STEFANIE: It’s so great, I mean they all have their challenges. I mean all of them, like, Emerald City I’m wearing a mask the whole time. I have no idea what I’m doing. I, I don’t know whether what I’m doing is reading, I don’t know whether what I’m, you can’t see my face, so I’m like, I just need to be really physically there and try to make my voice really expressive. And Mary Thorne was so difficult because she’s like the most virtuous person ever. It’s impossible to play someone who doesn’t have any flaws, you know. And then Jane Tennison was difficult because she’s quite … I feel like she’s quite close to myself. Mary Thorne is very far away from me, and obviously Lady Ev is as well, but Jane Tennison is like, I just had to like, strip back and be very honest and be very, just open and just react, because she’s hardly ever on the front foot, she’s hardly ever kind of pushing the scenes and driving the scenes, she’s just responding and taking everything in. And that’s even harder because you don’t feel like you’re doing anything. I didn’t, I didn’t feel like I was doing anything a lot of the time, and I was like, “Is this enough? Is it boring? Is it ‘ugh’?” So yeah, they all have their challenges. They’re all really, really different, but that’s what’s been so great for me is I feel like I’ve learned so much in quite a short space of time.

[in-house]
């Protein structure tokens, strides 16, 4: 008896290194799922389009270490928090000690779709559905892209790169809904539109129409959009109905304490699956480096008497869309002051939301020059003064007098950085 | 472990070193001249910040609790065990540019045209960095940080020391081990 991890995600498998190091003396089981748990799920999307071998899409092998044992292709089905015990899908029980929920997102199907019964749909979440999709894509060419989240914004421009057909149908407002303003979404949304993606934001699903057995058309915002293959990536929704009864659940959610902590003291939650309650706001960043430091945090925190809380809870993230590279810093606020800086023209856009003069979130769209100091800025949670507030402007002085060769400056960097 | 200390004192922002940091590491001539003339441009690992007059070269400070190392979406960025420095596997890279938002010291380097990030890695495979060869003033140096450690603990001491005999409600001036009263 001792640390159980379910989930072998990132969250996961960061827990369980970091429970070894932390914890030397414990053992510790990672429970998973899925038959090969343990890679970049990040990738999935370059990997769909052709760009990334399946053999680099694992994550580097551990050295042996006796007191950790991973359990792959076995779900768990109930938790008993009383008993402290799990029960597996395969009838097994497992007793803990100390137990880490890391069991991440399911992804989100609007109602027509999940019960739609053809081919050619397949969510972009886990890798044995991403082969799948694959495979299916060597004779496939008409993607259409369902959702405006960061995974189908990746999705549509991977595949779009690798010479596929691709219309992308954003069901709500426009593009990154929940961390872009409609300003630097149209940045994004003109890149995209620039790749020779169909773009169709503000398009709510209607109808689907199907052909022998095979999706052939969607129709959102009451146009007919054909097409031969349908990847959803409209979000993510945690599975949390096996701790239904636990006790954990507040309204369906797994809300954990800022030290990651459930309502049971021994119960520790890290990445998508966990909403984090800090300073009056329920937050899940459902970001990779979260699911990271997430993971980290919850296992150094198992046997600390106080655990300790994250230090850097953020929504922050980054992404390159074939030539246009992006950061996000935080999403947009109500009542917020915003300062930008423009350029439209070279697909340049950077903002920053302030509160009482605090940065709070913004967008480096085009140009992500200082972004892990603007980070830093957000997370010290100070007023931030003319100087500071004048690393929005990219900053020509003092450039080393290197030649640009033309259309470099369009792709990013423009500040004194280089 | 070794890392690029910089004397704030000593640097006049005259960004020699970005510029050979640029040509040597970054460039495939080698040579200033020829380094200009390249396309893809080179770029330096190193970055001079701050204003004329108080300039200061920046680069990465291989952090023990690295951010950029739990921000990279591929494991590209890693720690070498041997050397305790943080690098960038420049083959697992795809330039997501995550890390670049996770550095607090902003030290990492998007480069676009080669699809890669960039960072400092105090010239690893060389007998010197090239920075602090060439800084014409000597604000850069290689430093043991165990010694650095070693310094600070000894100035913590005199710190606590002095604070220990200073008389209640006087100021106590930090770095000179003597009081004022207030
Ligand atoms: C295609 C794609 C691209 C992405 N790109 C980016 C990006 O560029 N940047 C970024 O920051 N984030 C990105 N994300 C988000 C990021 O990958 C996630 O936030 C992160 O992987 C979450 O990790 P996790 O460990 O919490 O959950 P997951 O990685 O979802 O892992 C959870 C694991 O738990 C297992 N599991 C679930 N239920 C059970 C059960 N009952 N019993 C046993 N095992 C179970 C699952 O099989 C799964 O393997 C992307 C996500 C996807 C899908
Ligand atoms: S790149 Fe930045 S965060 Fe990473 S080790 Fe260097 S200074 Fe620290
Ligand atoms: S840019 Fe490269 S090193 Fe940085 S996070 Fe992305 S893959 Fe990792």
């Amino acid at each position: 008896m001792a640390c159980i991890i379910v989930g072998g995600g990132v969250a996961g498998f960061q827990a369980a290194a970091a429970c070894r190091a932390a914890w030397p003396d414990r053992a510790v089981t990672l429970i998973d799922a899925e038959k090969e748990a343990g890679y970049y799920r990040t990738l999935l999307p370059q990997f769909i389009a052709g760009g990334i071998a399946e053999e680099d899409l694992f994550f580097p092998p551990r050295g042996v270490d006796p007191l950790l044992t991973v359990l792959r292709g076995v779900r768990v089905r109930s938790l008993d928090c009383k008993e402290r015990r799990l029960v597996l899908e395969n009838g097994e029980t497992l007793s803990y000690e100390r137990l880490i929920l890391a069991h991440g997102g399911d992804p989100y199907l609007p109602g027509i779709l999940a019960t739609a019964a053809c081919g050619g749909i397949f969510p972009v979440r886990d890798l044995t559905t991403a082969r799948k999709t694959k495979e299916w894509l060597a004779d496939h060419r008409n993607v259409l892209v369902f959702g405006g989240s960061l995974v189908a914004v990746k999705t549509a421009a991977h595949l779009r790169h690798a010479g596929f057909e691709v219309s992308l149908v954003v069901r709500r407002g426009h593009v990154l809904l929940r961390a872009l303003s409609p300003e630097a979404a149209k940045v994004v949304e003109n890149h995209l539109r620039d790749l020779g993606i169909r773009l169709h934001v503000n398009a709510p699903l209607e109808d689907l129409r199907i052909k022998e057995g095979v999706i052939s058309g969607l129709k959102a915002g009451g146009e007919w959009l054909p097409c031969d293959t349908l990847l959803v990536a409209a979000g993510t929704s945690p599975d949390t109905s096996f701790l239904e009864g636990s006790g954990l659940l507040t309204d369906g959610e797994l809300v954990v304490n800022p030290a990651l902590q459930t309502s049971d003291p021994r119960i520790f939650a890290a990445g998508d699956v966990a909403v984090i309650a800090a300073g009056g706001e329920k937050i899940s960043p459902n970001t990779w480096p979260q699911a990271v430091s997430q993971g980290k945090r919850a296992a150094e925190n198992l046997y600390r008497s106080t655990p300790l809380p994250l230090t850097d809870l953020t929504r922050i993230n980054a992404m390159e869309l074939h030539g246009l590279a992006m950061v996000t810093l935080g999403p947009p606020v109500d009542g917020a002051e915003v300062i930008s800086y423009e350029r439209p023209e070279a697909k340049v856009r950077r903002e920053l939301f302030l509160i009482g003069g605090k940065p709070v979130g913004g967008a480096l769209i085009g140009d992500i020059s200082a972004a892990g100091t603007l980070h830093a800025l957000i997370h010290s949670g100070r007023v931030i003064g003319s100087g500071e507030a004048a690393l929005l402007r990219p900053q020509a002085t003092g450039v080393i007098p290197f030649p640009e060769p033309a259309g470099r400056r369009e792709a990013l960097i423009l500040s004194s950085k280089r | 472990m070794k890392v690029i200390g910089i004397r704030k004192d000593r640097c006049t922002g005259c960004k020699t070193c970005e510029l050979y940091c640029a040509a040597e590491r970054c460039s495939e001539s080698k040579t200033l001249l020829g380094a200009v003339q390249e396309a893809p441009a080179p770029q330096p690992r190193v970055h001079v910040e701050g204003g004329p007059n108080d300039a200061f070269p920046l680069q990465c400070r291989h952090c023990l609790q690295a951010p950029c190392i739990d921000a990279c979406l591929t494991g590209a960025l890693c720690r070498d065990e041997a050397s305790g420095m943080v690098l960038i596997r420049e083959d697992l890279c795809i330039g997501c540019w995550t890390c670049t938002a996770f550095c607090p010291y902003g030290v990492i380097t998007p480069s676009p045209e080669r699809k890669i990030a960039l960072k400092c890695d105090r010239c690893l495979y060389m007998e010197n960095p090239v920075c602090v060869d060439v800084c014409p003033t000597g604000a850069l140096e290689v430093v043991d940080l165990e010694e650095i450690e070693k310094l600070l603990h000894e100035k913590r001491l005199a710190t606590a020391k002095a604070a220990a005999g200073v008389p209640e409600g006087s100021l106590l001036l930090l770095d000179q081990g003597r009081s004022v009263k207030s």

JACE: Whose career would you most like to have?
STEFANIE: I mean, if I had to, Cate Blanchett’s.
STEFANIE: She’s amazing. I think people like her, Susan Sarandon, just beautiful, women who have kind of worked past their like, early 20s, 30s, you know, that sort of thing, and kind of have transcended and gone on and it’s still working, like women that are still working in their like 60s and 70s, I think that’s incredible, because it’s so difficult for a woman. So, yeah. People who have kind of really diverse, strong bodies of work, I think. That’s where.
JACE: So Cate Blanchett, Maggie Smith.
STEFANIE: Yeah. Yeah. Yeah. Exactly. You get my vibe.
JACE: Dame Judy Dench.
STEFANIE: I mean, amazing, yeah.
JACE: What’s next for you then?